- John M. Clum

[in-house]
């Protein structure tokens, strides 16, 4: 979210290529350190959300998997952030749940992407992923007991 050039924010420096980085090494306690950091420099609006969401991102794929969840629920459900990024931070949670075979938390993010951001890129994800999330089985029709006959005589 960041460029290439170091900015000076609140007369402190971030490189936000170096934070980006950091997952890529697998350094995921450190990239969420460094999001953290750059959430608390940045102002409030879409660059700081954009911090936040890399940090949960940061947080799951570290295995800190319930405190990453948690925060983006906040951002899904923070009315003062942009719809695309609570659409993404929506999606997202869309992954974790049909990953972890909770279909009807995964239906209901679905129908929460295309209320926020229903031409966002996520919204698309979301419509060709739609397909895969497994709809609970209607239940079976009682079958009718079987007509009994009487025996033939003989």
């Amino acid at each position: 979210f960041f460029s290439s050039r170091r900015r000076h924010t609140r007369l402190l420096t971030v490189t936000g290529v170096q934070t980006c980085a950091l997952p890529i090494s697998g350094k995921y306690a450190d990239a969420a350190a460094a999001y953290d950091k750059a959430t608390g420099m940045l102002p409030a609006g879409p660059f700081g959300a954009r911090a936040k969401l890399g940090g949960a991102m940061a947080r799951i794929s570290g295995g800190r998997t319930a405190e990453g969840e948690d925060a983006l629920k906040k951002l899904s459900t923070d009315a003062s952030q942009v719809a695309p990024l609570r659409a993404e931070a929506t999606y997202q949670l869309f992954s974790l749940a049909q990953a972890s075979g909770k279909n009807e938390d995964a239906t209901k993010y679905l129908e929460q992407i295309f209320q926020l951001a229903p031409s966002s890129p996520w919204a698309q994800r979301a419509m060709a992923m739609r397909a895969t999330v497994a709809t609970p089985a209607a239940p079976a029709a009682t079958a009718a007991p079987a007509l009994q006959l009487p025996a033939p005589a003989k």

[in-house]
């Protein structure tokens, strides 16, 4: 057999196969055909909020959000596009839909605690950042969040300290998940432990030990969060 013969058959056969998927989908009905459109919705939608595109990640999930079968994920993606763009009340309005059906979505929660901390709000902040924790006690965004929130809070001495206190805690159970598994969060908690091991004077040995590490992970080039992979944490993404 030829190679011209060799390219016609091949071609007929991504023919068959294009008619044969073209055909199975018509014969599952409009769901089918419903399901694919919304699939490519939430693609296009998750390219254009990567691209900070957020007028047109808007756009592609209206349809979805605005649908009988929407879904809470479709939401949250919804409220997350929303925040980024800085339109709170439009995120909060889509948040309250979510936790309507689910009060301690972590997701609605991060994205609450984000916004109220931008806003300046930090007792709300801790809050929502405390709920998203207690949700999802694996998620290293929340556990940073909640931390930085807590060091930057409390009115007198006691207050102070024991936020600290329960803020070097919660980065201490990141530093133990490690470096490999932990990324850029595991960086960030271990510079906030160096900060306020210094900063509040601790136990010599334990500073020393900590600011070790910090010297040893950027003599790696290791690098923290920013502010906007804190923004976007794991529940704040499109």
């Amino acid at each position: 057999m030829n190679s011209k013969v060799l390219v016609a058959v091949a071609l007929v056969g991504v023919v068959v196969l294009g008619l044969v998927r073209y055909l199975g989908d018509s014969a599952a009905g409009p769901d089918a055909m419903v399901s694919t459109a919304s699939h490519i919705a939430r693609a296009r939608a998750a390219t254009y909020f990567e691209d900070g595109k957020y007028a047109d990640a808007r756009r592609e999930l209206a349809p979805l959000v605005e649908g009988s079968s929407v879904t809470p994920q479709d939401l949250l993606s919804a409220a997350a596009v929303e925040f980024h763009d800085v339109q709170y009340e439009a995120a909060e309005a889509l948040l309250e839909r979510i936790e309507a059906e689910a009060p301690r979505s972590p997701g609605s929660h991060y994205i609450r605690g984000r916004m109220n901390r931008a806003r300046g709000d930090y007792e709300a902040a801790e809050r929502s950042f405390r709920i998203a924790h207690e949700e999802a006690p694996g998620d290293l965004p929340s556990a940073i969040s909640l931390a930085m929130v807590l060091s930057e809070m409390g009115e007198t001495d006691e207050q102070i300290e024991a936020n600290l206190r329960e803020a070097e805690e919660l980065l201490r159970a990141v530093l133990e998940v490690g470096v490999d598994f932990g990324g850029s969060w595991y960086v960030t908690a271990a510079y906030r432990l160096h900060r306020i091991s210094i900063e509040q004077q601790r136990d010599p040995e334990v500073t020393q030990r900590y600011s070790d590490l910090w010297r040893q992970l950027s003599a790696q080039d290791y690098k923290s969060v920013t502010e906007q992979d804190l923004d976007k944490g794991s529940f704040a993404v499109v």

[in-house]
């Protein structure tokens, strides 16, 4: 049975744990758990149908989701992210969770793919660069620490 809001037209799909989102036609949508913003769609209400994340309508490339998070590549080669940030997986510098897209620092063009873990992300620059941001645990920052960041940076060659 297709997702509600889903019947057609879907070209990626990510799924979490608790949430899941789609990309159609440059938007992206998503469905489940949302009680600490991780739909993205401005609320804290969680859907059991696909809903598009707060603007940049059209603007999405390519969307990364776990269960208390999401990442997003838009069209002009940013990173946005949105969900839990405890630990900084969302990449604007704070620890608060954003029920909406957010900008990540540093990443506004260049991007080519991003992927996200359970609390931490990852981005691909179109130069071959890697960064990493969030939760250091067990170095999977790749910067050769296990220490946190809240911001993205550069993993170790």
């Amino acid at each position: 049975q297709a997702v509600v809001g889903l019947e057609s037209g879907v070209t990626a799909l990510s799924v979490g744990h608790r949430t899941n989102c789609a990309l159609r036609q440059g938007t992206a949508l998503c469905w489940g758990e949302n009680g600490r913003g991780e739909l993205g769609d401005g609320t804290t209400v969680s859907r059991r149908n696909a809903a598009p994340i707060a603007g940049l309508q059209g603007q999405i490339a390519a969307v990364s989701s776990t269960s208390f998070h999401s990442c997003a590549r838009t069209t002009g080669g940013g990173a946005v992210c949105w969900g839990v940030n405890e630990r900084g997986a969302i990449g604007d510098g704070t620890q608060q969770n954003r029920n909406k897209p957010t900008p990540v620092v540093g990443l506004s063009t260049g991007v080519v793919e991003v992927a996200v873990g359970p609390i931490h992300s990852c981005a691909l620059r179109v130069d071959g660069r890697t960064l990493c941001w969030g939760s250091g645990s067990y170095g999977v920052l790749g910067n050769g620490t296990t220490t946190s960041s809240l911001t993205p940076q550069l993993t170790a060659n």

Williams, Tennessee (26 March 1911–24 February 1983), playwright, poet, and writer of fiction, was born Thomas Lanier Williams in Columbus, Mississippi, the son of Cornelius Coffin Williams and Edwina Dakin. The circumstances of Tom Williams’s birth speak volumes about his parents’ relationship. In 1909 Edwina Williams had returned to Columbus to live with her parents, an Episcopal rector and his wife, rather than live with her temperamental, hard-drinking husband. (C. C. Williams, a traveling salesman, usually stayed with them on weekends.) The model for many of her son’s characters, Edwina Williams played the role of southern belle more than was necessary, even in Ohio where she spent much of her adolescence. She also apparently had a distaste for sex, and her denial of what her husband saw as his connubial rights was one of the greatest sources of marital discord, particularly when he found sexual release elsewhere. C. C. Williams came from a good Tennessee family but hardly acted the southern aristocrat. In addition to his turbulent relationship with his wife, C. C. did not care much for his firstborn, Rose (born 1909), nor Tom, his second, whom he called “Miss Nancy.” His affection was saved for his third child, Dakin (born 1919). The happiest times of Tom’s youth were spent in his grandparents’ rectory. In many ways, the Reverend Dakin was the central father figure for the young man, taking him to New York and Europe. And his beloved maternal grandmother later paid for the completion of his degree at the University of Iowa....